Thursday, May 9, 2013

Coffee Shop


“Along the way I stopped into a coffee shop. All around me normal, everyday city types were going about their normal, everyday affairs. Lovers were whispering to each other, businessmen were poring over spread sheets, college kids were planning their next ski trip and discussing the new Police album. We could have been in any city .... In spite of which—or, rather, all the more because—here I was, sitting in this coffee shop, drinking my coffee, feeling a desperate loneliness. I alone was the outsider ... Of course, by the same token ... I had never felt this loneliness there. I could drink my coffee, read my book, pass the time of day without any special thought, all because I was part of the regular scenery. Here I had no ties to anyone. I'd come to reclaim myself.” ―Haruki Murakami, Dance, Dance, Dance

*

Perhaps the thing I loved most about New York in the days when I was loneliest were the coffee shops. In my twenties, before I met my husband, before we had children, my salvation was being able to go into a simple diner and order a cup of bitter black coffee, the kind you don't try to dress up with cream and sugar, but drink it straight, like medicine. The server would keep refilling that cup for as long as you sat there, watching people come and go, locking eyes with the other ones who sat as long as you, who maybe also had nowhere to go that wasn't screamingly empty, and so you sat hunched over a notebook or novel, chipped cup of coffee cradled in your hand, connecting you to the pulse of the town. Coffee shops are much fancier affairs these days, artfully old world in decor, with pressed tin ceilings and wood-framed glass cases, marble counters and chalked menus on blackboard, and sweet things concocted in expensive ovens. But there are still those who sit for endless stretches of time, knowing no one will rush them. They still keep each other company, lost in books or magazines or laptops at their random tables. Mostly, they appear to ignore each other. Occasionally, though, they look around and meet each other's eyes with a quiet knowing, almost a welcome; it says, You are not alone and neither am I. Here we are.

   

13 comments:

  1. Replies
    1. ellen, what does the sigh mean? xo

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    2. I think I actually commented before you completed your post, I saw only the photo and the quote.

      Although what you wrote makes me feel wistful, too. I wish I didn't have to go sit in an office, or do the dishes, or wash the clothes, or respond to emails I'd rather ignore, or return phone calls. I wish I could sit and drink fancy coffee and write, or read, or just think. I wish I had time.

      *SIGH*

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  2. hmmm i always thought new york, despite the crowds of people, was one of the loneliest places i've ever been..

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    1. Candice, it can be a very lonely city, but maybe that is true of many cities? At least in NYC there is a salve for that loneliness in the sense that one can be out in the mix of humanity, even if one is alone. That saved me sometimes.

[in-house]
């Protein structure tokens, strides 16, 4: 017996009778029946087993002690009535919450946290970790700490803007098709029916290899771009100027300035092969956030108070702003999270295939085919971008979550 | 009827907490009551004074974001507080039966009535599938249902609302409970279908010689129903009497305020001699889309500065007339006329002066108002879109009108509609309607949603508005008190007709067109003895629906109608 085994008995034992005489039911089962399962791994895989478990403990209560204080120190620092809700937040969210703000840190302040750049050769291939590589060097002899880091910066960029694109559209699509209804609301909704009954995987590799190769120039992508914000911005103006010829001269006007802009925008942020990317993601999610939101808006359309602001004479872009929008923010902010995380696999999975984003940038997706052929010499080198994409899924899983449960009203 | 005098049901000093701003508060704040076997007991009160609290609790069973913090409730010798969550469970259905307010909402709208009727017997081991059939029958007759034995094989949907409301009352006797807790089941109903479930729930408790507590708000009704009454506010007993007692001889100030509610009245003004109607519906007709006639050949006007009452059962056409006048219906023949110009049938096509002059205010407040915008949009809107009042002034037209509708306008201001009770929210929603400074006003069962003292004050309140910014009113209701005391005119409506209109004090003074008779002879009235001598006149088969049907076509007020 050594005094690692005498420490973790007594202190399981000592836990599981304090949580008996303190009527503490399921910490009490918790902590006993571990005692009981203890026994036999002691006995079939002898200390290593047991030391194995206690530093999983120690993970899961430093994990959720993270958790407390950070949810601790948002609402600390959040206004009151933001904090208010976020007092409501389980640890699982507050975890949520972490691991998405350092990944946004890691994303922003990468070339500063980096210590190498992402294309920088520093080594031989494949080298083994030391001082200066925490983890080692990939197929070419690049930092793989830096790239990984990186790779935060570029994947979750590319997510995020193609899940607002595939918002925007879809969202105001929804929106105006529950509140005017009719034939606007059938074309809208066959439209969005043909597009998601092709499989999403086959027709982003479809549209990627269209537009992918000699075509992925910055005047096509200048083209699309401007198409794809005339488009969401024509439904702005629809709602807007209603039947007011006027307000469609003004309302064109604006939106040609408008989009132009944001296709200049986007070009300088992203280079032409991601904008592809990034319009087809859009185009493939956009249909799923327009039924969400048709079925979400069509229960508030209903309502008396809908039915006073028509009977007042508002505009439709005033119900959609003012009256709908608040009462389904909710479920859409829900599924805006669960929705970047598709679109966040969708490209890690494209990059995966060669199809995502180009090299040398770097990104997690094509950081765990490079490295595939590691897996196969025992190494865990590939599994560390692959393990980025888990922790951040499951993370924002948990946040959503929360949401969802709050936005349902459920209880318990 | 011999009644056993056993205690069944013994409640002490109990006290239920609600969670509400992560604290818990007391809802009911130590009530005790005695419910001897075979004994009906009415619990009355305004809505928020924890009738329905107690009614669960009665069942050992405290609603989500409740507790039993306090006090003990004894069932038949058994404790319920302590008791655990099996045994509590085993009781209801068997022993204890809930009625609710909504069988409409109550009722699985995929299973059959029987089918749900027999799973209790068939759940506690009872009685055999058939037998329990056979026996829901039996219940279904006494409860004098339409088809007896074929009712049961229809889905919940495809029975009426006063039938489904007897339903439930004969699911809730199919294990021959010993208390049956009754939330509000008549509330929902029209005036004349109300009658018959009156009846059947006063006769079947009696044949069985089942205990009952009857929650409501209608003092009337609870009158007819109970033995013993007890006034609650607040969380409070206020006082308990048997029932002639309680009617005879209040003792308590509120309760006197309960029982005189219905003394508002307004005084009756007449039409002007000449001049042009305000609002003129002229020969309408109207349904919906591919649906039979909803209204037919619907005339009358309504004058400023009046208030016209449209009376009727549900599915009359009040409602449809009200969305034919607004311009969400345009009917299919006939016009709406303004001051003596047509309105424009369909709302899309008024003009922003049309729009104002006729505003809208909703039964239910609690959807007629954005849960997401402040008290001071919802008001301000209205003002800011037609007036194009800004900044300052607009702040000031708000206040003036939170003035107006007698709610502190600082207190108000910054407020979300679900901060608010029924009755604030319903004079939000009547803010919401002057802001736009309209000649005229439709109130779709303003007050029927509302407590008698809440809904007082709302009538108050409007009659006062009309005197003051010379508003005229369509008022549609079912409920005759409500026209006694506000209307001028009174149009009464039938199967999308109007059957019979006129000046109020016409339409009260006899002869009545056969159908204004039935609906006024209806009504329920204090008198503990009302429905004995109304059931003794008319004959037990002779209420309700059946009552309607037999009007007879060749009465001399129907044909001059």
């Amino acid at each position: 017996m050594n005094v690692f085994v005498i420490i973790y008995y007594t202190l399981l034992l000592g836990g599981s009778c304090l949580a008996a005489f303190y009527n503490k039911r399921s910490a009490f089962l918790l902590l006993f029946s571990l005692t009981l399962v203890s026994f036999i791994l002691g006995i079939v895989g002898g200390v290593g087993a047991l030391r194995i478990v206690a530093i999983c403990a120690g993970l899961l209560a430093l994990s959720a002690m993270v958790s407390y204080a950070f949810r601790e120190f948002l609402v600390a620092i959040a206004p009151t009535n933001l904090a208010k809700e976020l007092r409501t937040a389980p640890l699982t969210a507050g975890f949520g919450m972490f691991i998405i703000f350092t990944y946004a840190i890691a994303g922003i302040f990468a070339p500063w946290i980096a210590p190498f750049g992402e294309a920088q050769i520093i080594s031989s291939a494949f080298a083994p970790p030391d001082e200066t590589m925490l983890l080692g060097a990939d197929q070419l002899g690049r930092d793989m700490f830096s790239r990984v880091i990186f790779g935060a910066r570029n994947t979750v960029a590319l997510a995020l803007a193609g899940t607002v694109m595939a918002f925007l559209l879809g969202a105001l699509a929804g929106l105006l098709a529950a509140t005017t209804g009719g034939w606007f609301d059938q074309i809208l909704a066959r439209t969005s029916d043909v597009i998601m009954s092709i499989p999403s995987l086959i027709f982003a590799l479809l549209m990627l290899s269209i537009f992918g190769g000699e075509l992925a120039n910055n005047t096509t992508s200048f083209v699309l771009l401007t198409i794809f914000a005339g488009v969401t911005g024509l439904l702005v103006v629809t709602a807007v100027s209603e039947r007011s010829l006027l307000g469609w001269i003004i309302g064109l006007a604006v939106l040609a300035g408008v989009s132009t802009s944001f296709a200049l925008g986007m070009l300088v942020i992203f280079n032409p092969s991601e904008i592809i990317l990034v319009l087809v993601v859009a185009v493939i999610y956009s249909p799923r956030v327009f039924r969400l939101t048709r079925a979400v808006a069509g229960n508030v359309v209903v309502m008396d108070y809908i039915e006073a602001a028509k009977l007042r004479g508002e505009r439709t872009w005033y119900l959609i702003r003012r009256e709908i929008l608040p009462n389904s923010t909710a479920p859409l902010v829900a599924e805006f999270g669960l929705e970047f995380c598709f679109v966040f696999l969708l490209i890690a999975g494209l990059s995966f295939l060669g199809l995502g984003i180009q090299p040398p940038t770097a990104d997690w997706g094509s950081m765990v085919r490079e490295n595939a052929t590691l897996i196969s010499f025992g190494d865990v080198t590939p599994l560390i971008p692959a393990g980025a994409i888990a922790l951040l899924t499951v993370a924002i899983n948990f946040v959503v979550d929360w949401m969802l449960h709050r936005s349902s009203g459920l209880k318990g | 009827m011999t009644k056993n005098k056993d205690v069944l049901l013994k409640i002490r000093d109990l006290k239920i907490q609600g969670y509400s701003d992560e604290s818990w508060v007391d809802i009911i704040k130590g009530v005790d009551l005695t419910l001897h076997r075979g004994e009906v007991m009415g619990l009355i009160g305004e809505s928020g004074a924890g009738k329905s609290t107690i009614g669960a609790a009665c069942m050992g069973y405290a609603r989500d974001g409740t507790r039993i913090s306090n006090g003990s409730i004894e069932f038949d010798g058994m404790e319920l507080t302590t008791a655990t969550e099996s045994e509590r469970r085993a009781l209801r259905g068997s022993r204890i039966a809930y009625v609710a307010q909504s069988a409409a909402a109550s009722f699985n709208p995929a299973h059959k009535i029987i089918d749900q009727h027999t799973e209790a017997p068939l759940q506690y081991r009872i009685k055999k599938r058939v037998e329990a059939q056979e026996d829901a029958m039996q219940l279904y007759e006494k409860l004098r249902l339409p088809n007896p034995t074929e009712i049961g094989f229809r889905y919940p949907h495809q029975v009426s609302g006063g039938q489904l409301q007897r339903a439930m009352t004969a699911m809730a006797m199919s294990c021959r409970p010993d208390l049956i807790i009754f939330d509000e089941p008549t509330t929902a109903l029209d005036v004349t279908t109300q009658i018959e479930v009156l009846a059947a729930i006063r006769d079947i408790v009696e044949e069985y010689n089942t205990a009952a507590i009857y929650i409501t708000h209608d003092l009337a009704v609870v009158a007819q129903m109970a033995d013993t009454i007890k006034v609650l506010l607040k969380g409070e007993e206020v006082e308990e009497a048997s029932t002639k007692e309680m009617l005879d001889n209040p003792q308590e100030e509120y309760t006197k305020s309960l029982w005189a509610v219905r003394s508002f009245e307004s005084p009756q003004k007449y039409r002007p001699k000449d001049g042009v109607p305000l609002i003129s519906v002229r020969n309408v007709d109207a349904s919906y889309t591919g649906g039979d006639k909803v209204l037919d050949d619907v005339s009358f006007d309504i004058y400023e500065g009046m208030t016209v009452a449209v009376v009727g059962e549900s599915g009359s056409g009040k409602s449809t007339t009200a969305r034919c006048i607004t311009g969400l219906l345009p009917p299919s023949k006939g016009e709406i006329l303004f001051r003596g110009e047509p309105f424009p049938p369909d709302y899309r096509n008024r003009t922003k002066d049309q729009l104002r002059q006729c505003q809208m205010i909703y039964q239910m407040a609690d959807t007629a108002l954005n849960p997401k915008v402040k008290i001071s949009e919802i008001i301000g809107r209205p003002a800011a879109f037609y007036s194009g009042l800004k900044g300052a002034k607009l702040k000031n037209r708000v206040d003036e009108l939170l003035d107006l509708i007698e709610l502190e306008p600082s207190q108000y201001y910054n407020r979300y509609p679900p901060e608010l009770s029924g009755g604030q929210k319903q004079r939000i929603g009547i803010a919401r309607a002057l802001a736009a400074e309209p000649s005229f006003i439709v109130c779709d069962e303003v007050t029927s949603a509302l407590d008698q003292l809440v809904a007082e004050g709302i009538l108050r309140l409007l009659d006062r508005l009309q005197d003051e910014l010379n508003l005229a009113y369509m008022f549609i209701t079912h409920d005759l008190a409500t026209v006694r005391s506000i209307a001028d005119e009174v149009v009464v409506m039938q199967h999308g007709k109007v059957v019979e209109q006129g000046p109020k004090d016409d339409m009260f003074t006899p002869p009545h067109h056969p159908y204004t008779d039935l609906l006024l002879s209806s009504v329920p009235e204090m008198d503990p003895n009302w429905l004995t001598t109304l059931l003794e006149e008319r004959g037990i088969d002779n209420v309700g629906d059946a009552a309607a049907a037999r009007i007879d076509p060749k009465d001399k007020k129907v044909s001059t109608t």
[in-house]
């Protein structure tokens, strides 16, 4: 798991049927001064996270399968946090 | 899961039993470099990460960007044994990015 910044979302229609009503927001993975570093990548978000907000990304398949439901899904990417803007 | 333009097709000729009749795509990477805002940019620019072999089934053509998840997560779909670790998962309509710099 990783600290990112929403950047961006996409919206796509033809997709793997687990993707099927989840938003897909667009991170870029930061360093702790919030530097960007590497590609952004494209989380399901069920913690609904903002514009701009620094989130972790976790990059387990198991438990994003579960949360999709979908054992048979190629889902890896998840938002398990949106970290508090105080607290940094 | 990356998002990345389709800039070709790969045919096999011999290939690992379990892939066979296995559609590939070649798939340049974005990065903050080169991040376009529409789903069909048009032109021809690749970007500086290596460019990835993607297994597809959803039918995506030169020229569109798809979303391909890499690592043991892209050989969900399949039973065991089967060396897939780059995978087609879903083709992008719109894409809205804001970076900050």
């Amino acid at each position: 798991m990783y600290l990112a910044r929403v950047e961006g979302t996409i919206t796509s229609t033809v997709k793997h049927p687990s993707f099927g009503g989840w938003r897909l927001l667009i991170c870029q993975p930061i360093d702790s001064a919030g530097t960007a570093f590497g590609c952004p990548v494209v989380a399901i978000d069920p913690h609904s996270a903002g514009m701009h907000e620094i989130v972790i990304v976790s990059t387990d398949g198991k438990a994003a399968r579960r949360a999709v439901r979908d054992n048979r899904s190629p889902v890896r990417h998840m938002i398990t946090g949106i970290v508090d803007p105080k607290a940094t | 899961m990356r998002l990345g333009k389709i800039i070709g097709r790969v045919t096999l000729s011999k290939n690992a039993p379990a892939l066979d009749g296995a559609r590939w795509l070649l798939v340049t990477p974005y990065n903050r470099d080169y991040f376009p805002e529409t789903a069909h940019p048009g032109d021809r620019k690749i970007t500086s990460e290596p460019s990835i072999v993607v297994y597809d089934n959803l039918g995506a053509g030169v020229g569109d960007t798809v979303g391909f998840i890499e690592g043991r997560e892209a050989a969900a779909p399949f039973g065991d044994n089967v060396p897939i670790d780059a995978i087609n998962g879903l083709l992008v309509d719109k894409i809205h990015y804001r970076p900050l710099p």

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  3. I used to spend so much time in coffee shops it was embarrassing. The baristas all knew me and I missed the anonymity. That is what I love about a big city. Being unknown.

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    1. Vesuvius, when i first moved to the city at age 18 i craved that anonymity but it can be both a freedom and a prison. Even in New York the coffee shop people begin to know you and greet you, which can be nice.

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  4. I love the quote and then your words. And during my eight years living in the city, I don't ever remember feeling lonely -- at least in the bad way -- something you've described so perfectly here.

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    1. Elizabeth, a friend once told me that after she had children she never again felt lonely in quite the same way. I've found that to be true, but of course, i am now learning there is a whole other sort of loneliness that comes from missing them when they fly. There is nothing for it, so I sit in coffee shops sometimes.

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  5. I used to take my journal to coffee shops, both in NYC and Florida, and write there. It was great because I could focus without interruption, but at the same time -- as you said -- I was out of the house and not alone.

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    1. Steve, yes! I used to do very effective self-therapy writing in my journals while sitting in coffee shops surrounded by people. I sometimes think I should start writing in journals again. There was something so tactile about the feel of the pen or pencil on the page, and of course, we can be so much more raw than we ever allow ourselves to be here. I am glad I have gotten to know you in this place, though. I look forward to visiting you daily.

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  6. Sorry I've missed so much lately. You look lovely with or without added lip color. It's down to what makes you feel perky and happy. Belated happy birthday wishes too. My 50s have been freeing and better than fine so far and having had a melanoma in my early 30s, when my mirror shows me some new line or droopy bit of jawline now, I remind myself what a privilege it is to grow old. I love your photo on your Self-Portrait with Lipstick post.

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    Replies
    1. Elizabeth, nice to see you. I love what you share here about the privilege of getting older. Perspective is everything. Thank you. xo

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